Now, the BCS will argue that they will lose money with a playoff system. But, in fact, they would gain piles of it. Think about it. I am not an accountant by any stretch, but just think of the fan support. They will buy more tickets and merchandise. TV stations would lineup down the block to get television rights for the games. And in advertising alone, you could make enough money to cover loss you would have transitioning from the old system.

So instead of making money off of five games, your making money off of 15-games.

With the BCS still deciding what to do with the Fiesta Bowl, all we have left to do, as fans, is to wonder what is going to happen. With all of the publics support, maybe the BCS will get the picture, and push for a playoff system in college football.

Agree? Disagree? Want your voice to be heard? Leave a comment below, or e-mail me at: with your thoughts, suggestions of topics, or just want to talk sports. Follow me on Twitter @jefflangan, or subscribe to this blog.

I would love to hear your feedback.

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Posted by on April 2, 2011 in College Sports


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Quick Hits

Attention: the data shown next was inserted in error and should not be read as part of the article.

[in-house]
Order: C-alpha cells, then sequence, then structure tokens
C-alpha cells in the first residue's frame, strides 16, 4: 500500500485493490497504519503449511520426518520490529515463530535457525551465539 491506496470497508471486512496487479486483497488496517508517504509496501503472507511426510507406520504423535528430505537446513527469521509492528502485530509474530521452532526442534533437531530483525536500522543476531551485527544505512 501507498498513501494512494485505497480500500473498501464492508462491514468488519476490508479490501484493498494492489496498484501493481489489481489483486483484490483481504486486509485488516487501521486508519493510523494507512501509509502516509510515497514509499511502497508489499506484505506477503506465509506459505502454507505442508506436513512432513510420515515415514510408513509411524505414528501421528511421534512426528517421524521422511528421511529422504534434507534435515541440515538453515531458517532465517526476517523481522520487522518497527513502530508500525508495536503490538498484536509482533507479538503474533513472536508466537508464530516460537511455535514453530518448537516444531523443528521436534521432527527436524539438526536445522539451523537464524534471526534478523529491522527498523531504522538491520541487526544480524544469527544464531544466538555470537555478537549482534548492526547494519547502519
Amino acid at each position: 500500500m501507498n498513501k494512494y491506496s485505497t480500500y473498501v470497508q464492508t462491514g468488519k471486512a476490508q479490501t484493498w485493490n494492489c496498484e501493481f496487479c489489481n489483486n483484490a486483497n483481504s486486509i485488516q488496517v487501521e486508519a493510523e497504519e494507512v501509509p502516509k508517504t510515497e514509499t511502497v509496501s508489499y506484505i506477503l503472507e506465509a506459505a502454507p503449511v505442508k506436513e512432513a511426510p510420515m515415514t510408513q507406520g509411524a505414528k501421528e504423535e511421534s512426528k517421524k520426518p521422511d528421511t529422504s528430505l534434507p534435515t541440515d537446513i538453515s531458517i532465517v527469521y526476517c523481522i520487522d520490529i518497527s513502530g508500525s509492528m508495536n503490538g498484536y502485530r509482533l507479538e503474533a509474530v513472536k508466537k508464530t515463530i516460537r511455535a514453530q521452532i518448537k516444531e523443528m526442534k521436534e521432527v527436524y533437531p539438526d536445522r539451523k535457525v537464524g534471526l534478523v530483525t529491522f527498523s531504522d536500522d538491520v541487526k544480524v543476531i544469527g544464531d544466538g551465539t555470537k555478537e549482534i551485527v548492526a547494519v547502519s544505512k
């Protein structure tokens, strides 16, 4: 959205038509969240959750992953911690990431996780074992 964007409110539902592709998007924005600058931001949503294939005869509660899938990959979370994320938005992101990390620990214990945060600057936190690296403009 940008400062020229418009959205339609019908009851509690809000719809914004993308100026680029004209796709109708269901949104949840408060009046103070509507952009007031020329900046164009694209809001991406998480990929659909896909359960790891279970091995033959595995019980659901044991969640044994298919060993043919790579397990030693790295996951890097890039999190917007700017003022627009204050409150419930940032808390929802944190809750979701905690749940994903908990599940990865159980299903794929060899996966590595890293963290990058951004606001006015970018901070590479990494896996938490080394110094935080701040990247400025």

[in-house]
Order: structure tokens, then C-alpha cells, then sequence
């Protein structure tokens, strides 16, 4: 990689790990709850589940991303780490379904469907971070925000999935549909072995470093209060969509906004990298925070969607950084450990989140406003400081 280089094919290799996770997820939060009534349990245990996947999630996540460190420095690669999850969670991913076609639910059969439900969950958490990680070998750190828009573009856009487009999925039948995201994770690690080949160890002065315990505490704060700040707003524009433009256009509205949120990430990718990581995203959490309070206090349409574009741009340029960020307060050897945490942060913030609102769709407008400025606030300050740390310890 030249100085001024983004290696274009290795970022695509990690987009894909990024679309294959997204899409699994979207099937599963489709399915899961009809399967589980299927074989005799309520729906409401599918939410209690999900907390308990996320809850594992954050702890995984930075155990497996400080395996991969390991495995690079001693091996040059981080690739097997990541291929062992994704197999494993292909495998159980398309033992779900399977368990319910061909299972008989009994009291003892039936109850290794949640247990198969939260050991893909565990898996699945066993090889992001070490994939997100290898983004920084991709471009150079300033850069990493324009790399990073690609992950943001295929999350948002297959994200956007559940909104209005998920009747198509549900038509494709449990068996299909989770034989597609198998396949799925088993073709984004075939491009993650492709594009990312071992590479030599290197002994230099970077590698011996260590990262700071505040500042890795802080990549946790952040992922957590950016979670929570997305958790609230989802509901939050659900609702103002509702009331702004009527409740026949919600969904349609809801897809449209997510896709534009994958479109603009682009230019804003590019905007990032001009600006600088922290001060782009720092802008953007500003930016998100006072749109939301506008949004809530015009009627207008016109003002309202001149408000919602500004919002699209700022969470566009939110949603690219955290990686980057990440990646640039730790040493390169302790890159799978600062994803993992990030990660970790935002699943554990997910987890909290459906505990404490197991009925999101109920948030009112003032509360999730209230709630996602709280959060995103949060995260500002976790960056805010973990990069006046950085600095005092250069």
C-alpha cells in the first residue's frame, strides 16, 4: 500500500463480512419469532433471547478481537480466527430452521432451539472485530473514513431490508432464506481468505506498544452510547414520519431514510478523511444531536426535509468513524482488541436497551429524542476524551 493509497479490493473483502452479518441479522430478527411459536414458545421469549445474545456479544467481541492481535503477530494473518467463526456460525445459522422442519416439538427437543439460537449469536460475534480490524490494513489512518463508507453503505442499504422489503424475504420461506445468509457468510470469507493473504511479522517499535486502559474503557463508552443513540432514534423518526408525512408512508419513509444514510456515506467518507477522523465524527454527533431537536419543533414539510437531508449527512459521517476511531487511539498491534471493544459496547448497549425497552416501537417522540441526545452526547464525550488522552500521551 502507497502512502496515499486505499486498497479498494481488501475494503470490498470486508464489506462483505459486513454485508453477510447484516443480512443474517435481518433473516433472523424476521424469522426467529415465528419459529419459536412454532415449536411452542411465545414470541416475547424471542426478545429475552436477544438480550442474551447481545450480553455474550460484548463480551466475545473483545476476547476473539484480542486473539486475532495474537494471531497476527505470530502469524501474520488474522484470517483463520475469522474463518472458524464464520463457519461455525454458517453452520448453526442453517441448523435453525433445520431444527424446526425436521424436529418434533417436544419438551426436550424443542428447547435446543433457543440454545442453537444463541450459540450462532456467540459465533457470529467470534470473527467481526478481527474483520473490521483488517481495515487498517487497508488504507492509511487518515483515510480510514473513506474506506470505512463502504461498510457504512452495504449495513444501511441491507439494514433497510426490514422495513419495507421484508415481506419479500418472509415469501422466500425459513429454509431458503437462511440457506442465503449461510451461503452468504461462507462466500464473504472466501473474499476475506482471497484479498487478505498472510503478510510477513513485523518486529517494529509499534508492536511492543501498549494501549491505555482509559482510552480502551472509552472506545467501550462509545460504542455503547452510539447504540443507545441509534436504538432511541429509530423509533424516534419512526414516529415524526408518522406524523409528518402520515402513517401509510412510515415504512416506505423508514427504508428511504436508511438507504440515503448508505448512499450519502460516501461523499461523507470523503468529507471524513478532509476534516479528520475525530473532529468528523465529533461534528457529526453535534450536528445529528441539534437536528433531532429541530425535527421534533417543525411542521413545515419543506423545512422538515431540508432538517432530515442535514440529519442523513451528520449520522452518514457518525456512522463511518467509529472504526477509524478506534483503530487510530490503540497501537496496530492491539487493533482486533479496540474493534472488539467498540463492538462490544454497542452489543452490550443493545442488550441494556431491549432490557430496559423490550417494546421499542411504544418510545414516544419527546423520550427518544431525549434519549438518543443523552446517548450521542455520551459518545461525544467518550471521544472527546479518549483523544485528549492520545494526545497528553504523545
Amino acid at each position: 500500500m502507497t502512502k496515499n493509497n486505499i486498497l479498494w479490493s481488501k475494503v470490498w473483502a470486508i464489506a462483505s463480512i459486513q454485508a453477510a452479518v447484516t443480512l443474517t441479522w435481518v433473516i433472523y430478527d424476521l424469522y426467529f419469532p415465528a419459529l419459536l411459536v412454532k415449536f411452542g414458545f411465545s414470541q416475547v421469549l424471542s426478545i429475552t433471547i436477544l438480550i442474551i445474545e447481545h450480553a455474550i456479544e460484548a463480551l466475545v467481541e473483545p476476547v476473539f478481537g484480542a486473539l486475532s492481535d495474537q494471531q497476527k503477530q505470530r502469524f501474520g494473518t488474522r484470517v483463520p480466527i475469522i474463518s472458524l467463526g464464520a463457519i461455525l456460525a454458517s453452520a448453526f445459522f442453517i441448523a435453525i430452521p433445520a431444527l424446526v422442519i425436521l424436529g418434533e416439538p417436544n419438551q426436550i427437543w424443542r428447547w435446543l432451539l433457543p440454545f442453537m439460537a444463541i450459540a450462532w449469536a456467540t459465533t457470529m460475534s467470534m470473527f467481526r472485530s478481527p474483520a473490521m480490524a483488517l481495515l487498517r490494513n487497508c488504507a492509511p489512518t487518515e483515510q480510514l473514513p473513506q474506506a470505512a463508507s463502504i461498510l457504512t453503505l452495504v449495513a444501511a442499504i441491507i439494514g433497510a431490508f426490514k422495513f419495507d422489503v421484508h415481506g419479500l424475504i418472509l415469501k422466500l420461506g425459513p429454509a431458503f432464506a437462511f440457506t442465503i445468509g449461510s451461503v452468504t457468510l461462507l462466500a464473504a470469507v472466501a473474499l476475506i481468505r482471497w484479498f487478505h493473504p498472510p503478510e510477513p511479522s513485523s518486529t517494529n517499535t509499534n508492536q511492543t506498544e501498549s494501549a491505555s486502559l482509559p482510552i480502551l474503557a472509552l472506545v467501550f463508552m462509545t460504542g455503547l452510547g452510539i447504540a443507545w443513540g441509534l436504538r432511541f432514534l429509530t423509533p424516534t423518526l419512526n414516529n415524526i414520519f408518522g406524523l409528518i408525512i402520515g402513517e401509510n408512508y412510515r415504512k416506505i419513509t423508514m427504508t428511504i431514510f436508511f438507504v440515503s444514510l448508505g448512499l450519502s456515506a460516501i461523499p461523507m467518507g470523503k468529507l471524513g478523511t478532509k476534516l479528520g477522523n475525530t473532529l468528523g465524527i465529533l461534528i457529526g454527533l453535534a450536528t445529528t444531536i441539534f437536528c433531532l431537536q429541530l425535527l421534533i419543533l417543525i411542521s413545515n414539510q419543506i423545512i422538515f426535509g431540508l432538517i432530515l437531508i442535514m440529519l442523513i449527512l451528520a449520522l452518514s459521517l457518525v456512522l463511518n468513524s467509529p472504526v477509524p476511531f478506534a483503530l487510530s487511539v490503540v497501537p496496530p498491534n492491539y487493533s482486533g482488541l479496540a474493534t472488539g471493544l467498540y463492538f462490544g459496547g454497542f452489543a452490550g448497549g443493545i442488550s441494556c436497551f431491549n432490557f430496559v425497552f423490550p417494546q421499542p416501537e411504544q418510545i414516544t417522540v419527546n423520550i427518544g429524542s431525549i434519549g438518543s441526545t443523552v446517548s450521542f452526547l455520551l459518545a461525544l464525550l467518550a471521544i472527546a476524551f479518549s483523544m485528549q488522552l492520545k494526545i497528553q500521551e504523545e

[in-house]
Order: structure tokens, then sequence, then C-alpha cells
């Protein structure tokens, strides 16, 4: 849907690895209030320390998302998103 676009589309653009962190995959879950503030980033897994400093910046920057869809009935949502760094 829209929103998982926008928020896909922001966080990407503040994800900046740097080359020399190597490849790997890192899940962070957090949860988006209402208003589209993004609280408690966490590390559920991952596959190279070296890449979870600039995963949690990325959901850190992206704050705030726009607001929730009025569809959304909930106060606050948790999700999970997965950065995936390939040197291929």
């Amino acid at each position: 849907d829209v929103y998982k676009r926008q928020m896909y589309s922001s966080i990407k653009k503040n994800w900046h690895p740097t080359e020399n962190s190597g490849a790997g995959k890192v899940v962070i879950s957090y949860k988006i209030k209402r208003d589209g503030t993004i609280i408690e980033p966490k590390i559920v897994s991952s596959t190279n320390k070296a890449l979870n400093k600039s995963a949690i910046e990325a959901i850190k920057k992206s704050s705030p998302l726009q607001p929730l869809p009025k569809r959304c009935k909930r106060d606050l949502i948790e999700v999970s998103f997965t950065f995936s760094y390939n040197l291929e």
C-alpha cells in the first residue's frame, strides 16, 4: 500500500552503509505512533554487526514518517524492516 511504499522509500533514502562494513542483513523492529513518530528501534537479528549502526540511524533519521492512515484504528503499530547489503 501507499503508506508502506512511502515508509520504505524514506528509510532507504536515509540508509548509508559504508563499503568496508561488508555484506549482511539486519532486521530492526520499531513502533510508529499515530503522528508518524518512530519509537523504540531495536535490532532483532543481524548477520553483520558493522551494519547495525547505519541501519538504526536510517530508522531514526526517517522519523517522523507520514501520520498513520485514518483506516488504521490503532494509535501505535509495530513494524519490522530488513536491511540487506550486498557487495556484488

So, it has been a while since I have written here. With having three midterms and a project due the two days before break, and not having internet on Spring Break, it has been hard to find time to write. And boy, has there been a lot of stuff going on in the sports-world that I have wanted to write about.

Instead writing a bunch of full blogs, which would take a day and a half, I figure I would just write about a bunch of short blurbs.

1. There have been two rule-changed in the NFL that will take place this season (hopefully). One change was they would review all scoring plays, taking the stress off of NFL coaches. This is one that was overdue. As a head coach, you have worry about players, plays, a wide variety of other things. They are 30 yards away from scoring plays, having to rely on the big screens and other assistant coaches to tell him to challenge it. With this, it will take more stress off the head coach, and automatically replay every questionable scoring play.

The other rule passed was they moved the kickoff spot forward five-yards, to the 35-yard line. Kick off specialists Devin Hester and Joshua Cribbs have both publically lashed out against the new rule. They have a point. It will severely dimish their skilled position as a kick returner (although both play crucial parts in their teams offenses). But, if you think about it, strategy can come into play. You might be able to catch some teams off-guard who are expecting a touchback.

1a. The NFLPA wants the rookies to boycott the draft. They don’t want the draft class to show up to Radio City Music Hall, not to walk across the stage infront of the entire country, not to hug Roger Goodall and receive the ceremonial jersey, and to not take pictures that will last a lifetime.


As a kid, you dream about that. Hoping one day you can strut across that stage. It is a once-in-a-lifetime experience, and the NFLA want them to miss it. How selfish.